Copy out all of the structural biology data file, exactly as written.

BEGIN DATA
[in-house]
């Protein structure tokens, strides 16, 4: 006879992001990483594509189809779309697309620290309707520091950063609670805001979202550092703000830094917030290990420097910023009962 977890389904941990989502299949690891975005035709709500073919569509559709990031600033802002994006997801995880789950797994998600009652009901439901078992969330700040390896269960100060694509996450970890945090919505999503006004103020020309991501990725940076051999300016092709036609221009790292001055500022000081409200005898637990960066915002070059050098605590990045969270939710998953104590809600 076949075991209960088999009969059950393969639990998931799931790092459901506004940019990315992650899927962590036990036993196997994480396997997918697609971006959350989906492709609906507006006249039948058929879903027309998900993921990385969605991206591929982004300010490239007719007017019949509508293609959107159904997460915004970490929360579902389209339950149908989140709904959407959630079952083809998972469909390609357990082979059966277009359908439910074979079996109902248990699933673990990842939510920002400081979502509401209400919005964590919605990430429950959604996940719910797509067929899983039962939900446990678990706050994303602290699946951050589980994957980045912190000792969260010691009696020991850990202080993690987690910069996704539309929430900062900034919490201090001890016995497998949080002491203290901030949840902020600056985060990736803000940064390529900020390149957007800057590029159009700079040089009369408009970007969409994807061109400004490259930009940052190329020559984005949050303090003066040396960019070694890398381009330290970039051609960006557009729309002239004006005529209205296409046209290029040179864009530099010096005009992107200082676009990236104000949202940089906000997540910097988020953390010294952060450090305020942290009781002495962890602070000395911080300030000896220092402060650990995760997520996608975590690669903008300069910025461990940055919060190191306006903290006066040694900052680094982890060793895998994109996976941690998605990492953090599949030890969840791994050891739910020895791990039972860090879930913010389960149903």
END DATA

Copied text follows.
[in-house]
């Protein structure tokens, strides 16, 4: 006879992001990483594509189809779309697309620290309707520091950063609670805001979202550092703000830094917030290990420097910023009962 977890389904941990989502299949690891975005035709709500073919569509559709990031600033802002994006997801995880789950797994998600009652009901439901078992969330700040390896269960100060694509996450970890945090919505999503006004103020020309991501990725940076051999300016092709036609221009790292001055500022000081409200005898637990960066915002070059050098605590990045969270939710998953104590809600 076949075991209960088999009969059950393969639990998931799931790092459901506004940019990315992650899927962590036990036993196997994480396997997918697609971006959350989906492709609906507006006249039948058929879903027309998900993921990385969605991206591929982004300010490239007719007017019949509508293609959107159904997460915004970490929360579902389209339950149908989140709904959407959630079952083809998972469909390609357990082979059966277009359908439910074979079996109902248990699933673990990842939510920002400081979502509401209400919005964590919605990430429950959604996940719910797509067929899983039962939900446990678990706050994303602290699946951050589980994957980045912190000792969260010691009696020991850990202080993690987690910069996704539309929430900062900034919490201090001890016995497998949080002491203290901030949840902020600056985060990736803000940064390529900020390149957007800057590029159009700079040089009369408009970007969409994807061109400004490259930009940052190329020559984005949050303090003066040396960019070694890398381009330290970039051609960006557009729309002239004006005529209205296409046209290029040179864009530099010096005009992107200082676009990236104000949202940089906000997540910097988020953390010294952060450090305020942290009781002495962890602070000395911080300030000896220092402060650990995760997520996608975590690669903008300069910025461990940055919060190191306006903290006066040694900052680094982890060793895998994109996976941690998605990492953090599949030890969840791994050891739910020895791990039972860090879930913010389960149903």